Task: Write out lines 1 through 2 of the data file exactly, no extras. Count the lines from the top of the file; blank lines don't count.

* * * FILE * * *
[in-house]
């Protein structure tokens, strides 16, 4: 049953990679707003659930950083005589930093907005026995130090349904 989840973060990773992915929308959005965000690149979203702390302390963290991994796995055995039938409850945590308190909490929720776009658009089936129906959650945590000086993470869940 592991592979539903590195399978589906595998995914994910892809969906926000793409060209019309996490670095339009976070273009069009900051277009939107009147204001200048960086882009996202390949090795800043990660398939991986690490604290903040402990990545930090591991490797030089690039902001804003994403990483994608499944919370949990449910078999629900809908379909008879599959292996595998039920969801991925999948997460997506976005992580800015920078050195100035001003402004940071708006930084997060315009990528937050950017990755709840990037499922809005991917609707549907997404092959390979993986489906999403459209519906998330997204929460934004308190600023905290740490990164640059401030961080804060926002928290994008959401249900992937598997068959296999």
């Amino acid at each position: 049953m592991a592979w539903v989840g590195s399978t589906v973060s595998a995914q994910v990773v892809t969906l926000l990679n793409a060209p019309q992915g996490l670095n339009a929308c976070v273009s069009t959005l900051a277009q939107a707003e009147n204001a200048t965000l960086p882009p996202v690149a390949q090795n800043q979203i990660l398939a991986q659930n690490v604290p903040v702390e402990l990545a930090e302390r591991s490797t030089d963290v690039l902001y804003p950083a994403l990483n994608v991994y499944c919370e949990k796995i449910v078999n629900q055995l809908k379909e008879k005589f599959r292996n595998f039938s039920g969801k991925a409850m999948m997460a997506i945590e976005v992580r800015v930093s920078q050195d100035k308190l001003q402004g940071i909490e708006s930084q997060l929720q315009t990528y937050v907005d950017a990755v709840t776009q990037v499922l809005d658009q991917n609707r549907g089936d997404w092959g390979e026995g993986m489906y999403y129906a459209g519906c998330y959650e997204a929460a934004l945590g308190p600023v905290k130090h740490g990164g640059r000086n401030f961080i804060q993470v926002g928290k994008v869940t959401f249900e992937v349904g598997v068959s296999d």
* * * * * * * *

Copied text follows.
[in-house]
């Protein structure tokens, strides 16, 4: 049953990679707003659930950083005589930093907005026995130090349904 989840973060990773992915929308959005965000690149979203702390302390963290991994796995055995039938409850945590308190909490929720776009658009089936129906959650945590000086993470869940 592991592979539903590195399978589906595998995914994910892809969906926000793409060209019309996490670095339009976070273009069009900051277009939107009147204001200048960086882009996202390949090795800043990660398939991986690490604290903040402990990545930090591991490797030089690039902001804003994403990483994608499944919370949990449910078999629900809908379909008879599959292996595998039920969801991925999948997460997506976005992580800015920078050195100035001003402004940071708006930084997060315009990528937050950017990755709840990037499922809005991917609707549907997404092959390979993986489906999403459209519906998330997204929460934004308190600023905290740490990164640059401030961080804060926002928290994008959401249900992937598997068959296999």